“When diet is combined with exercise and good quality sleep in a cool, well darkened place, the impact can be dramatic.”
There are a number of things that individuals, who are switching from working days to nights, already do. To reduce the impact of the first night, they often try to go to bed much later than usual – for example 2am – so that they sleep in and get up later than usual on their first day of nights, hopefully closer to 11am or even noon.
“Nutritionists have also found that reducing the body’s sugar reserves before the switch can help,” said Adam. “In our experience, though, it must be done at least 24 hours before any changeover in shift.”
“We would advise an employee to cut out carbohydrates on the last day of his day shift change and eat protein-based meals instead.”
“That essentially would mean no bread, rice, pasta, root vegetables, grains, sweets, chocolates biscuits and cakes on that day.”
“On waking on the first day of nights, an employee should eat very lightly during the day and before starting the shift. Any meal should be high in protein and low in carbohydrates.”
“During the shift – and to stay alert – all meals and snacks should again be high in protein and low in carbohydrates.”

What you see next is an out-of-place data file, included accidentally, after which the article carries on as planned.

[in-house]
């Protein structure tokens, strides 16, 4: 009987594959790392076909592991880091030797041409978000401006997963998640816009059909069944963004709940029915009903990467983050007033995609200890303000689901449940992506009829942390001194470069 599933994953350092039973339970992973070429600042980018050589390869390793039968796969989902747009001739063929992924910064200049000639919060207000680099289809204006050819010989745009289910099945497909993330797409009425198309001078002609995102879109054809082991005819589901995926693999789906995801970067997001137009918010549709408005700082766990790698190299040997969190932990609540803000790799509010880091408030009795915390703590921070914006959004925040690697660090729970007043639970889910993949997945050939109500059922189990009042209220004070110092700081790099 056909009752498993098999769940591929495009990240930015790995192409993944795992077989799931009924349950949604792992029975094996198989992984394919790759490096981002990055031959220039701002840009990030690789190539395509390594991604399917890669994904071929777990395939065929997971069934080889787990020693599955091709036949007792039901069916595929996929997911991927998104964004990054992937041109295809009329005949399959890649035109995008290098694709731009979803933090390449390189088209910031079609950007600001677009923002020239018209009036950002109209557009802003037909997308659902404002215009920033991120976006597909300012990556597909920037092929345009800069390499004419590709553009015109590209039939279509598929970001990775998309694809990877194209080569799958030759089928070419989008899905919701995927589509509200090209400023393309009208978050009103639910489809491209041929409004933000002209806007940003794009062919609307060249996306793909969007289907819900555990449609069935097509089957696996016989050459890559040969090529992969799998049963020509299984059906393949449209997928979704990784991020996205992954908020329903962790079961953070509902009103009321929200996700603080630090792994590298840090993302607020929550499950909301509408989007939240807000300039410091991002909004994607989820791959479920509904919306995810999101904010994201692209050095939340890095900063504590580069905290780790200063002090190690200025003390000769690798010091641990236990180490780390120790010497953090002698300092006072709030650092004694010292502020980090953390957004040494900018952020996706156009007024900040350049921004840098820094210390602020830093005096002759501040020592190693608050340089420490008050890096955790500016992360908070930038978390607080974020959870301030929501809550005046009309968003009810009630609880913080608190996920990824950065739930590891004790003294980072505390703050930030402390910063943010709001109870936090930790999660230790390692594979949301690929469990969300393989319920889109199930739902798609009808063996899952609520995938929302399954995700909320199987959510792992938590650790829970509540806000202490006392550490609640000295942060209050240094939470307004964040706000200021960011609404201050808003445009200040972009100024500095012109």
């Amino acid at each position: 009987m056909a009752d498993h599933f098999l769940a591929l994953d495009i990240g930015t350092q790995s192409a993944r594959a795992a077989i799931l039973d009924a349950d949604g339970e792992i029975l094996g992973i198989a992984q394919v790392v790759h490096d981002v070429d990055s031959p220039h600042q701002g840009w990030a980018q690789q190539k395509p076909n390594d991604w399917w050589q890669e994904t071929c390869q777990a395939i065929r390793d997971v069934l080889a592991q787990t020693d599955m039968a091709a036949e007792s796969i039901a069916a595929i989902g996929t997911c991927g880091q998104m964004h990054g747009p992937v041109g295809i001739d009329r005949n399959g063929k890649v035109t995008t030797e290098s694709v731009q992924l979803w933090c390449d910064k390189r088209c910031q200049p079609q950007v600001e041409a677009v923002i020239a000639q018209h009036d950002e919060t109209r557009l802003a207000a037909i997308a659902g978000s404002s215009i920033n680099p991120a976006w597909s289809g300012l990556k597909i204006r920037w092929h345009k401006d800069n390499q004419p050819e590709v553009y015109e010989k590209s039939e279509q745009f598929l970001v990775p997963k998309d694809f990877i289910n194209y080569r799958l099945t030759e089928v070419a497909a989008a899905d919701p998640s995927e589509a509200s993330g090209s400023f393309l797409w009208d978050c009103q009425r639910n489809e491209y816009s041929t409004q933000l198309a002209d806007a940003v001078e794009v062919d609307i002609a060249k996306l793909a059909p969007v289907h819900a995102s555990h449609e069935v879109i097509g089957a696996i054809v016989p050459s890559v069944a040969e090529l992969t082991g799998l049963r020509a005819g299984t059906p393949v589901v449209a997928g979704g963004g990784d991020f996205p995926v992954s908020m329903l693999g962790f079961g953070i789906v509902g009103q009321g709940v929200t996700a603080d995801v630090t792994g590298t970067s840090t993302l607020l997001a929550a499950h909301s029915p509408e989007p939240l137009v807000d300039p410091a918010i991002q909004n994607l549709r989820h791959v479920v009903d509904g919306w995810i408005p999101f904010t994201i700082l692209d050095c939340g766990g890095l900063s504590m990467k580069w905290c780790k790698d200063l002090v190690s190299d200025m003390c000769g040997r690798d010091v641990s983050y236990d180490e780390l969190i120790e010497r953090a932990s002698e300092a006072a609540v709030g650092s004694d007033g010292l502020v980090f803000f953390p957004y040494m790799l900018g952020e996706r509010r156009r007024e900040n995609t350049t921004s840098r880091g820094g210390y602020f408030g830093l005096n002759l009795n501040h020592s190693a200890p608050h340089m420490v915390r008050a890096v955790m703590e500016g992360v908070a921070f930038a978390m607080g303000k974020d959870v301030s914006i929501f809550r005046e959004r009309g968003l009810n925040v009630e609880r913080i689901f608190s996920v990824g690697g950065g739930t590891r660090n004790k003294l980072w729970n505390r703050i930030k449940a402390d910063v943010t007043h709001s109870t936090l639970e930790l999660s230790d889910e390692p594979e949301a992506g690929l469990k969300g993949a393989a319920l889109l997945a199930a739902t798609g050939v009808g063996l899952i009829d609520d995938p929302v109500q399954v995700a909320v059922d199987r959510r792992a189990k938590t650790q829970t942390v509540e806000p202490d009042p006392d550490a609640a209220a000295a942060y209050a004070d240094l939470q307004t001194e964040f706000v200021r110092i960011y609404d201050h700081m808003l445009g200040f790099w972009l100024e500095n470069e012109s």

“It is also, though, very important to drink plenty of water.”
“Many people get tired and suffer from poor concentration, solely because they are slightly dehydrated.”
“At the end of the night shift, a spot of exercise can be helpful before eating a meal that is high in carbohydrates and low in protein, such as pasta, because that releases the hormone that helps one to sleep.”
Adam also advises on getting good quality sleep and says where you sleep is critical.
“Many people sleep in rooms that are just too hot,” he said. “But it is very important to get your core body temperature to drop slightly. If the room or bedding stop you from keeping cool, then it will be more difficult to get to sleep, or stay asleep, even when tired.”
Misti Jezek, shift operator team leader at INEOS’ Chocolate Bayou Works’ polypropylene manufacturing plant, has worked shifts for almost 19 years. She always makes sure her bedroom is quiet, cold and dark.